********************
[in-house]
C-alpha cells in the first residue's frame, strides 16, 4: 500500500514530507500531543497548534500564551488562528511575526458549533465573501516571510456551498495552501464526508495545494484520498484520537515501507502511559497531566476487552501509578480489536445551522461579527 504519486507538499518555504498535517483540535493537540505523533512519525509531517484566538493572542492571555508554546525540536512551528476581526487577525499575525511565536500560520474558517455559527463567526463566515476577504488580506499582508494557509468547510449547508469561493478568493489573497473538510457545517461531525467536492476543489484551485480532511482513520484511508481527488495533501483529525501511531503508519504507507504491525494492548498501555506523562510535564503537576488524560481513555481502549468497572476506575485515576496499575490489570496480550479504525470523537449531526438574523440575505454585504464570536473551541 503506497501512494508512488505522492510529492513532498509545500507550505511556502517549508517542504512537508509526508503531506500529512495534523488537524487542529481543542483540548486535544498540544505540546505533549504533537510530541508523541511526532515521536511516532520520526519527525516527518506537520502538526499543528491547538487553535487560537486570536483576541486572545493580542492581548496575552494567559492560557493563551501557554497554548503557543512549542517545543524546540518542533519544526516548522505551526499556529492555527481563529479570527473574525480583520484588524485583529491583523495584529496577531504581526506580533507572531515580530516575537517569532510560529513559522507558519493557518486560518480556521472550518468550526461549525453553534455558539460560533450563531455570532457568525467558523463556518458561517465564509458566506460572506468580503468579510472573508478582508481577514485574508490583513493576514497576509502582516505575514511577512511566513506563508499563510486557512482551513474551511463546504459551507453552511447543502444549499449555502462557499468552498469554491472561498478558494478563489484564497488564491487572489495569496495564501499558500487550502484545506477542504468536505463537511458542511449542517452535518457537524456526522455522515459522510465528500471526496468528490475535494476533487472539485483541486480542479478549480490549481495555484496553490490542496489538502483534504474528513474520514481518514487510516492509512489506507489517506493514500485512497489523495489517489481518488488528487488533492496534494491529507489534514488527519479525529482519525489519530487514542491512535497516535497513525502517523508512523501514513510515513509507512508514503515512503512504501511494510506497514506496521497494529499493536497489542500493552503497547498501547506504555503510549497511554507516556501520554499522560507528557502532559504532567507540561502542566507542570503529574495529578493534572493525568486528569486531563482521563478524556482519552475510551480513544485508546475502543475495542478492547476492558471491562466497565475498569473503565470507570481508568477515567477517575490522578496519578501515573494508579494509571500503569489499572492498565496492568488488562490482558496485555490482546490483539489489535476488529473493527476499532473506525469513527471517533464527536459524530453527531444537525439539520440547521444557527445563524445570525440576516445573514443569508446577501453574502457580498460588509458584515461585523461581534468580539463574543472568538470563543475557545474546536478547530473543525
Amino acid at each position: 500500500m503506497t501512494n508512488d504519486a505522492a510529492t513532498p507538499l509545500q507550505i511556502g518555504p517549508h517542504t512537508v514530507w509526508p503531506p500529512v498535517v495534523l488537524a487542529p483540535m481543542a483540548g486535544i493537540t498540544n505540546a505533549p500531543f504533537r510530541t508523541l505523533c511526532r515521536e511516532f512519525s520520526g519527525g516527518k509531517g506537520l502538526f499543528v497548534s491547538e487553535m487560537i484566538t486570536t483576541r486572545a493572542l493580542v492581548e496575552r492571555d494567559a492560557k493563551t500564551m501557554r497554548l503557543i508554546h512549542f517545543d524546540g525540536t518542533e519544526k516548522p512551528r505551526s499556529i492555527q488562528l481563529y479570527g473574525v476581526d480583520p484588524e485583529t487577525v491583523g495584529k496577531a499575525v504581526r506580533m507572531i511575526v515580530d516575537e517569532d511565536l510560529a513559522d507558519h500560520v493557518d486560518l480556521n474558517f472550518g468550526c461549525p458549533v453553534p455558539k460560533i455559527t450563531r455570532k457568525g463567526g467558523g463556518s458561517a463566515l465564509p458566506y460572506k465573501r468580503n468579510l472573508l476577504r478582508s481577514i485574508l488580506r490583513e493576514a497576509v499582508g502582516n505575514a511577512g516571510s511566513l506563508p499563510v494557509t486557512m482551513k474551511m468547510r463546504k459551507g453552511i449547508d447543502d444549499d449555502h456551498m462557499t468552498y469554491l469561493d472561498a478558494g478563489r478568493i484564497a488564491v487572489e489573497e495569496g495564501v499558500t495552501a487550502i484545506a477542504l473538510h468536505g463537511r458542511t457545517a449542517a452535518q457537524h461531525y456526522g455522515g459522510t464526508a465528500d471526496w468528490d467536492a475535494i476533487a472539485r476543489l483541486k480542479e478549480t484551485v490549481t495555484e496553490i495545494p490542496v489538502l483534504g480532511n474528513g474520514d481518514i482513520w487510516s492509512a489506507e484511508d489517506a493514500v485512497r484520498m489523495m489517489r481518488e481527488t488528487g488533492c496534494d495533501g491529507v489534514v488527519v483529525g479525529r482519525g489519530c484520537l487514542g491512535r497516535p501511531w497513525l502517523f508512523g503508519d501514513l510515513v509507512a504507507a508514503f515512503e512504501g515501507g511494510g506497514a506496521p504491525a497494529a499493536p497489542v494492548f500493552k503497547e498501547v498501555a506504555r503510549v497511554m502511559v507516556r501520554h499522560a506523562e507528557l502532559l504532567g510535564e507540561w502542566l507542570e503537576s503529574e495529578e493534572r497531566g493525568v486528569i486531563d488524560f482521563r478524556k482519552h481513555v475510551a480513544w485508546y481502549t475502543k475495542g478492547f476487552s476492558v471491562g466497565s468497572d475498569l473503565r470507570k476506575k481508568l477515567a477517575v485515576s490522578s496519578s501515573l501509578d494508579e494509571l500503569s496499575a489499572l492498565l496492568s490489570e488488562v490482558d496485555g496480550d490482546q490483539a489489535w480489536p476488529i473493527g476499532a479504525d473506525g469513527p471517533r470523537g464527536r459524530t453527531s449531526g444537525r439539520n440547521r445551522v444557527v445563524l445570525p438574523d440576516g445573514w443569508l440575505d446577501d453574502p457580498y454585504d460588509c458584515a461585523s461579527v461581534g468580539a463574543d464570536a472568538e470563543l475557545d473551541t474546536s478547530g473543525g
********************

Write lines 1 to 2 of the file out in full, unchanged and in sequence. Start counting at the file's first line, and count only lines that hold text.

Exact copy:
[in-house]
C-alpha cells in the first residue's frame, strides 16, 4: 500500500514530507500531543497548534500564551488562528511575526458549533465573501516571510456551498495552501464526508495545494484520498484520537515501507502511559497531566476487552501509578480489536445551522461579527 504519486507538499518555504498535517483540535493537540505523533512519525509531517484566538493572542492571555508554546525540536512551528476581526487577525499575525511565536500560520474558517455559527463567526463566515476577504488580506499582508494557509468547510449547508469561493478568493489573497473538510457545517461531525467536492476543489484551485480532511482513520484511508481527488495533501483529525501511531503508519504507507504491525494492548498501555506523562510535564503537576488524560481513555481502549468497572476506575485515576496499575490489570496480550479504525470523537449531526438574523440575505454585504464570536473551541 503506497501512494508512488505522492510529492513532498509545500507550505511556502517549508517542504512537508509526508503531506500529512495534523488537524487542529481543542483540548486535544498540544505540546505533549504533537510530541508523541511526532515521536511516532520520526519527525516527518506537520502538526499543528491547538487553535487560537486570536483576541486572545493580542492581548496575552494567559492560557493563551501557554497554548503557543512549542517545543524546540518542533519544526516548522505551526499556529492555527481563529479570527473574525480583520484588524485583529491583523495584529496577531504581526506580533507572531515580530516575537517569532510560529513559522507558519493557518486560518480556521472550518468550526461549525453553534455558539460560533450563531455570532457568525467558523463556518458561517465564509458566506460572506468580503468579510472573508478582508481577514485574508490583513493576514497576509502582516505575514511577512511566513506563508499563510486557512482551513474551511463546504459551507453552511447543502444549499449555502462557499468552498469554491472561498478558494478563489484564497488564491487572489495569496495564501499558500487550502484545506477542504468536505463537511458542511449542517452535518457537524456526522455522515459522510465528500471526496468528490475535494476533487472539485483541486480542479478549480490549481495555484496553490490542496489538502483534504474528513474520514481518514487510516492509512489506507489517506493514500485512497489523495489517489481518488488528487488533492496534494491529507489534514488527519479525529482519525489519530487514542491512535497516535497513525502517523508512523501514513510515513509507512508514503515512503512504501511494510506497514506496521497494529499493536497489542500493552503497547498501547506504555503510549497511554507516556501520554499522560507528557502532559504532567507540561502542566507542570503529574495529578493534572493525568486528569486531563482521563478524556482519552475510551480513544485508546475502543475495542478492547476492558471491562466497565475498569473503565470507570481508568477515567477517575490522578496519578501515573494508579494509571500503569489499572492498565496492568488488562490482558496485555490482546490483539489489535476488529473493527476499532473506525469513527471517533464527536459524530453527531444537525439539520440547521444557527445563524445570525440576516445573514443569508446577501453574502457580498460588509458584515461585523461581534468580539463574543472568538470563543475557545474546536478547530473543525